First time you’d ever seen a North Vietnamese soldier?
Right, in my whole life, ever seen one. I had to react. I had to do something, it was my decision.
He was in the enemy’s gun sight. Death was a heartbeat away. He turned, and looked the enemy soldier full in the face.
It seemed like we stared at each other for a long time. And then, like it was all in slow motion, he pulled the trigger. And I just started firing, full automatic. And he went down. It turned into a pretty heavy firefight. And I wasn’t smart enough to hit the ground — and somebody tackled me, and took me to the ground.
Did you realize that particular North Vietnamese soldier could have killed you before you even saw him?
Absolutely, absolutely. And I’ve wondered even today – I go through my mind and I wonder why didn’t he fire?
After the firefight is over. After the adrenaline rush is over, and you’re all soaking wet, and you feel like your legs won’t hold you And it hits you — I just took a life.
I seen this picture sticking out, partially out. It looked like the face of a little girl with some long hair or something. And I pulled it out and it was real tiny. And it was a picture of a soldier and a little girl. I can remember holding the photo and actually squatting and getting close to the soldier and actually looking in his face and looking at the photo, and looking at his face.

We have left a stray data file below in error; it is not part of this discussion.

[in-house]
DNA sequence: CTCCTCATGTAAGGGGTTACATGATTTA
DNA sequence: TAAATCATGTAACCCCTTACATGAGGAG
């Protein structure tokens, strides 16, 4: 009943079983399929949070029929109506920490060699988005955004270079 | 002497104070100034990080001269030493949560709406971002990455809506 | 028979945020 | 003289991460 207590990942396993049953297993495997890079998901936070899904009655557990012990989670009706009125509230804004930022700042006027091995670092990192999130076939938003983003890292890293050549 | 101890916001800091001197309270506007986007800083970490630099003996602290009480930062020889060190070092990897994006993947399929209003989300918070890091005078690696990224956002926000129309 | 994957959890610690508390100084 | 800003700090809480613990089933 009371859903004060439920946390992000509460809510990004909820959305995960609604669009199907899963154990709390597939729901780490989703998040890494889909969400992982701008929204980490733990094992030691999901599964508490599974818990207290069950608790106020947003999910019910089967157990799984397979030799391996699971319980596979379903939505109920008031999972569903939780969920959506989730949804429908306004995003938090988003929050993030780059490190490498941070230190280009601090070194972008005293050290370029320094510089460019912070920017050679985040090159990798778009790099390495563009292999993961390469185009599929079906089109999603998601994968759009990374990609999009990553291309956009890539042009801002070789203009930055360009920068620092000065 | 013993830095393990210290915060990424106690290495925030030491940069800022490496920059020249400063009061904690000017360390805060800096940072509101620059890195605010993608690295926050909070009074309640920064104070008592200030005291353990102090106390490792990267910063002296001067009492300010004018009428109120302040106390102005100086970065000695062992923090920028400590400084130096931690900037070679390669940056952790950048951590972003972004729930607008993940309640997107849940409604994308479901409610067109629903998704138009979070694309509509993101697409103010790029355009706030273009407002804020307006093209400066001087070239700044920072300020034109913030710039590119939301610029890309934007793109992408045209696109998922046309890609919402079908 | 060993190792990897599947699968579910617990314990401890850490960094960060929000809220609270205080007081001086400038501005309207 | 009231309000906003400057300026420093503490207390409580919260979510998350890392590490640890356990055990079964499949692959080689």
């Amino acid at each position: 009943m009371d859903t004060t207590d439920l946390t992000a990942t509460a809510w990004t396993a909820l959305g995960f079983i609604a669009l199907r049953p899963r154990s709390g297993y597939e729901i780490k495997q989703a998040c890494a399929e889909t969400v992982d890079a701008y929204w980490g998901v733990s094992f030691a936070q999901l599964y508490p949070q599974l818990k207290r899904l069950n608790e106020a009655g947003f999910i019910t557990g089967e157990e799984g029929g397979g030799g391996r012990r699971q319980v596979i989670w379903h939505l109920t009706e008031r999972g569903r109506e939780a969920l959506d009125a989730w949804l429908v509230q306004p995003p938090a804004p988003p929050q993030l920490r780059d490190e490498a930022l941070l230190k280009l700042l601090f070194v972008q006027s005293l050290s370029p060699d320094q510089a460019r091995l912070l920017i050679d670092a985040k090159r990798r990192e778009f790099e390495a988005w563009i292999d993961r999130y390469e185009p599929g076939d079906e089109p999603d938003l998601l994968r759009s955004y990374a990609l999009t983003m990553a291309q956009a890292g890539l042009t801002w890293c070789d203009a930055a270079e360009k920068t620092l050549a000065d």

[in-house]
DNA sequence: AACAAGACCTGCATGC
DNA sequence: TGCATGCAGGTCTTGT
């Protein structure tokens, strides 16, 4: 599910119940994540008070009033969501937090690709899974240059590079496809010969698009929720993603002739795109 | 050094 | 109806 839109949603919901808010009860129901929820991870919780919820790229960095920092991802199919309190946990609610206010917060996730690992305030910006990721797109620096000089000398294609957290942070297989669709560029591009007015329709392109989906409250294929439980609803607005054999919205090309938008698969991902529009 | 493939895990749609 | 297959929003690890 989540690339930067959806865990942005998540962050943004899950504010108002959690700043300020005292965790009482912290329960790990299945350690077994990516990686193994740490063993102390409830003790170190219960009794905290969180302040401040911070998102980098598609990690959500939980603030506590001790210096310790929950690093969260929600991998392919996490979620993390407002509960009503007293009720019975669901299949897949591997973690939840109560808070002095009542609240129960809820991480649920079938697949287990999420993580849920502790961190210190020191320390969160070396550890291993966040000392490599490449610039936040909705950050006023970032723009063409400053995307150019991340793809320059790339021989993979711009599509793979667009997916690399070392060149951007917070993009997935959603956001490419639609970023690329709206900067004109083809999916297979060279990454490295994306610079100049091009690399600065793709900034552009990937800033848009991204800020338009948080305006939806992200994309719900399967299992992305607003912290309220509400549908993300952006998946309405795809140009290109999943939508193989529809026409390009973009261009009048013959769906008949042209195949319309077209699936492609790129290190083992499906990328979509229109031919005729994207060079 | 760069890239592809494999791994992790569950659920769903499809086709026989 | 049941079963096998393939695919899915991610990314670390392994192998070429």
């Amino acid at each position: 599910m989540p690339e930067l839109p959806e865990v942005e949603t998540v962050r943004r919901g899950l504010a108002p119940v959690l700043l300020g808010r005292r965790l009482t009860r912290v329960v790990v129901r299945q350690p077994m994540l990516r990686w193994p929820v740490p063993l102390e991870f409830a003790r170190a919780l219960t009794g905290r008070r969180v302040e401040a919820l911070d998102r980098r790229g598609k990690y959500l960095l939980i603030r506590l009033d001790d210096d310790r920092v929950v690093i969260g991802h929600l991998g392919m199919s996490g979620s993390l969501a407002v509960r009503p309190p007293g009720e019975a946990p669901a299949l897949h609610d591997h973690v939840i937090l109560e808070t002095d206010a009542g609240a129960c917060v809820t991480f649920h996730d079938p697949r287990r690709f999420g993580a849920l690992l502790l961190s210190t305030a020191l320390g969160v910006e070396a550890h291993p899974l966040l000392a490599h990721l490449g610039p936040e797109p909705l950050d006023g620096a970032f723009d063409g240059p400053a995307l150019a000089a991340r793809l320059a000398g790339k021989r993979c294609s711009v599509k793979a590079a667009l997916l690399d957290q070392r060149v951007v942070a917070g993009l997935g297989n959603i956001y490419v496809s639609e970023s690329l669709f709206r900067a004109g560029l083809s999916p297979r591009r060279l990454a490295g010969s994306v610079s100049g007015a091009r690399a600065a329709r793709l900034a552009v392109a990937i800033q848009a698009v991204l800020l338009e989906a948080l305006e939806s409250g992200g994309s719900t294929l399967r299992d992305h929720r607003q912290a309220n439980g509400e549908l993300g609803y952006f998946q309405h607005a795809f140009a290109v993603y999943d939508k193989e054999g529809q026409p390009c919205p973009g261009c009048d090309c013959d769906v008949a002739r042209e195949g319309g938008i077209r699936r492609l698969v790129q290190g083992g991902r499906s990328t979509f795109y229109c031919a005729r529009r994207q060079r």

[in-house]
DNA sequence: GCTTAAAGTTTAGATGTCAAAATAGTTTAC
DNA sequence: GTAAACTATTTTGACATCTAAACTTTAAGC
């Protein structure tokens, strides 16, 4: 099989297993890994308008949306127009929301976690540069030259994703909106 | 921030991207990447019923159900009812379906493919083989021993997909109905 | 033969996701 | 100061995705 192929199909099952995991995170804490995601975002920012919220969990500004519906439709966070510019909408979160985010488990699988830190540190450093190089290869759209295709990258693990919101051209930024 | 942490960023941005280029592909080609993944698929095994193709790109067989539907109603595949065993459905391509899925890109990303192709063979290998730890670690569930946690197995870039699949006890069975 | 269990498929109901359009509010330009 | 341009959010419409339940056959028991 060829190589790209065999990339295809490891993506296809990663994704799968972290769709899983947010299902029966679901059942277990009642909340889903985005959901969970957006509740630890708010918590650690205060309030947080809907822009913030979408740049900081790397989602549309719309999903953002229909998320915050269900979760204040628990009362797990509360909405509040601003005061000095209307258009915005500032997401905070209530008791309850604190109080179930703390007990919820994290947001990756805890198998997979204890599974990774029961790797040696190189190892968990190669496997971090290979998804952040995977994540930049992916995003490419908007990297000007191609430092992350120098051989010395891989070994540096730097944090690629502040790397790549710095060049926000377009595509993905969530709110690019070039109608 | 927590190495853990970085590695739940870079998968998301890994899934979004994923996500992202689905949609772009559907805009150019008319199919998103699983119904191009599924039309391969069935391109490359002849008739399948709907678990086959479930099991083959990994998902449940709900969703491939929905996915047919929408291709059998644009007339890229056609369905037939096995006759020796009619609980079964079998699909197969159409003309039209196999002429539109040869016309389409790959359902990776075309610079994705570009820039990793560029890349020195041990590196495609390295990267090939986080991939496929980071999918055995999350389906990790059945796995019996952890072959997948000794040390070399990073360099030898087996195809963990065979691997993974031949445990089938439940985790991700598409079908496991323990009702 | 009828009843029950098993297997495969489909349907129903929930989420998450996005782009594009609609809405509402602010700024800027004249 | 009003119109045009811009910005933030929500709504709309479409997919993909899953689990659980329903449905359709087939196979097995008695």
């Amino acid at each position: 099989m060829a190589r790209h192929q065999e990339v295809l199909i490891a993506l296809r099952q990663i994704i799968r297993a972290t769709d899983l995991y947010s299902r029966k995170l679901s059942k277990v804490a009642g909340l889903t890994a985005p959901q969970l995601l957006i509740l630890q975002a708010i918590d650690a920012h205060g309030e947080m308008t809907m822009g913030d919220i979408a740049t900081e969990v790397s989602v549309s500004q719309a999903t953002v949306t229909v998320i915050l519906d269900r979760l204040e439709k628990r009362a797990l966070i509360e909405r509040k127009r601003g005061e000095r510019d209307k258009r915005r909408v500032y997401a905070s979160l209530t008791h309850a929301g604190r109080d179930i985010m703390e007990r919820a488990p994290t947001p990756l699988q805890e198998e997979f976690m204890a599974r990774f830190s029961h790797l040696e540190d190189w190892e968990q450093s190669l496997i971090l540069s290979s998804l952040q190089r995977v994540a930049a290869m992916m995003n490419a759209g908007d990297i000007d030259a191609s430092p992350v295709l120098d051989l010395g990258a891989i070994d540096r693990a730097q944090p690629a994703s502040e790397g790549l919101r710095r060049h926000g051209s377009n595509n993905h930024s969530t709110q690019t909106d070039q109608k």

It hit me really hard.
[Time passed, and eventually Luttrell had] . . . just 20 days left, when the bullet ripped into his back. The wound that sent him home. Rich came home to a case full of medals and married his hometown sweetheart, Carole. And as the ‘60s gave way to the ‘70s, the ‘80s he tried to put Vietnam behind him. He really didn’t talk about Vietnam for years. It just was something he kept very personal, and very hidden. But all the while, there in his wallet, was that picture. The little girl who would not let him go. Of course, he didn’t know yet – how could he? What that little image had in store for him.
I really formed a bond, especially with the little girl in the photograph…Here’s a young daughter doesn’t have a father thanks to me.
Year after year, he kept it in his wallet. As the torment he felt failed to go away… as it settled on his life like a darkening cloud. And, 20 years after his return from Vietnam, when Rich and his wife Carole were on vacation, he saw the Vietnam Veterans Memorial, and knew what he could do with that now tattered little photograph.
I said [to Carole] you know that picture? I’m going to leave it at the wall. And her face lit up. I could just see, this was something good. I sat down on the bed with just a scratch pad that was in the hotel room, I started thinking, I thought, if there was any way possible that you could talk to that soldier, what would you say, you know? And in like, just a couple of minutes, I scribbled out a little note.
In it, he said those few little things he’d always wanted to say. Not that he regretted being in that war… not that he regretted serving his country. No, he didn’t. It was instead that unending guilt, that uncontrollable sorrow, at having taken away a young father’s life.
The next day, Rich placed the photo and the letter at the foot of the memorial, under the names of 58,000 Americans who lost their lives in Vietnam.
And at that moment, it was like I had just finished a firefight and dropped my rucksack and got to rest. That load I was carrying was gone. It was gone. I just felt great. I felt free. Felt relieved, I felt free.